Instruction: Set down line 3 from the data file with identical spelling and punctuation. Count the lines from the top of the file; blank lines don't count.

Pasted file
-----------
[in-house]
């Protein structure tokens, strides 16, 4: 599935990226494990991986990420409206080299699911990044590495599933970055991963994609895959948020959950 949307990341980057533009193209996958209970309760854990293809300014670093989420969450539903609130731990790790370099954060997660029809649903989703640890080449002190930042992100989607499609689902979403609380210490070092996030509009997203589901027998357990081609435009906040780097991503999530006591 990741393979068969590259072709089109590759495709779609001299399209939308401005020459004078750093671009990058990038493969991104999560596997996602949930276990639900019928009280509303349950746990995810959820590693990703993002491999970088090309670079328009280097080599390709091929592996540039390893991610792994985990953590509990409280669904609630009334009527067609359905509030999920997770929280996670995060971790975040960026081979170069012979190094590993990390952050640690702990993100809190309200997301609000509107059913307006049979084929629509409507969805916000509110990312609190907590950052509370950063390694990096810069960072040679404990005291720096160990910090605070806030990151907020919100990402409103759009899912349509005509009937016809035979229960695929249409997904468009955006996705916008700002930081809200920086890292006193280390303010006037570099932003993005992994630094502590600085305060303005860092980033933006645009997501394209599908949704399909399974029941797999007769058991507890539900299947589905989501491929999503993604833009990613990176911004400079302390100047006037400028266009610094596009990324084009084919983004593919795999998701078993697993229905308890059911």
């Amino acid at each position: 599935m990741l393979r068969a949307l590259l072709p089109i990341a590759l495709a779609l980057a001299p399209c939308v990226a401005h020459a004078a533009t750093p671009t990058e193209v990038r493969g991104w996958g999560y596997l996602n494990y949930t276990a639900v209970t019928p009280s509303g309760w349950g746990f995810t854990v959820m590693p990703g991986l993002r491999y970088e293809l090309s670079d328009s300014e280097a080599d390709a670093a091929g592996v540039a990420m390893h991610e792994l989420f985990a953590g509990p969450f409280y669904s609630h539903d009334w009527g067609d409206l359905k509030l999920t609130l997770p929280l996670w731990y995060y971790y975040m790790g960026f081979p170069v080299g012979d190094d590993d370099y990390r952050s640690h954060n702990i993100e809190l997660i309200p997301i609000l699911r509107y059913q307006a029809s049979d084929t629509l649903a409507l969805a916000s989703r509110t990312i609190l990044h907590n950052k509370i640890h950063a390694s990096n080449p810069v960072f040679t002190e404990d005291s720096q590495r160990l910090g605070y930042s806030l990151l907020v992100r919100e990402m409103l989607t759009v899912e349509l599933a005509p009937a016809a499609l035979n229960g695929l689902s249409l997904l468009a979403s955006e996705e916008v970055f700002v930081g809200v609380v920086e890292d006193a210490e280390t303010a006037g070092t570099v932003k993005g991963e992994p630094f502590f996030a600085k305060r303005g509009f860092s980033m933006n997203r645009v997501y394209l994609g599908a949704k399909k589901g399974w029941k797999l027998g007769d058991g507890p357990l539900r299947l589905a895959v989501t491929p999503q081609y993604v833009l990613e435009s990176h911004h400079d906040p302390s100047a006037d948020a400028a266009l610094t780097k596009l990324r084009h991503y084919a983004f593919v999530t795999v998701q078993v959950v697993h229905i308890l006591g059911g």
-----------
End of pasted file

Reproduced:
């Amino acid at each position: 599935m990741l393979r068969a949307l590259l072709p089109i990341a590759l495709a779609l980057a001299p399209c939308v990226a401005h020459a004078a533009t750093p671009t990058e193209v990038r493969g991104w996958g999560y596997l996602n494990y949930t276990a639900v209970t019928p009280s509303g309760w349950g746990f995810t854990v959820m590693p990703g991986l993002r491999y970088e293809l090309s670079d328009s300014e280097a080599d390709a670093a091929g592996v540039a990420m390893h991610e792994l989420f985990a953590g509990p969450f409280y669904s609630h539903d009334w009527g067609d409206l359905k509030l999920t609130l997770p929280l996670w731990y995060y971790y975040m790790g960026f081979p170069v080299g012979d190094d590993d370099y990390r952050s640690h954060n702990i993100e809190l997660i309200p997301i609000l699911r509107y059913q307006a029809s049979d084929t629509l649903a409507l969805a916000s989703r509110t990312i609190l990044h907590n950052k509370i640890h950063a390694s990096n080449p810069v960072f040679t002190e404990d005291s720096q590495r160990l910090g605070y930042s806030l990151l907020v992100r919100e990402m409103l989607t759009v899912e349509l599933a005509p009937a016809a499609l035979n229960g695929l689902s249409l997904l468009a979403s955006e996705e916008v970055f700002v930081g809200v609380v920086e890292d006193a210490e280390t303010a006037g070092t570099v932003k993005g991963e992994p630094f502590f996030a600085k305060r303005g509009f860092s980033m933006n997203r645009v997501y394209l994609g599908a949704k399909k589901g399974w029941k797999l027998g007769d058991g507890p357990l539900r299947l589905a895959v989501t491929p999503q081609y993604v833009l990613e435009s990176h911004h400079d906040p302390s100047a006037d948020a400028a266009l610094t780097k596009l990324r084009h991503y084919a983004f593919v999530t795999v998701q078993v959950v697993h229905i308890l006591g059911g």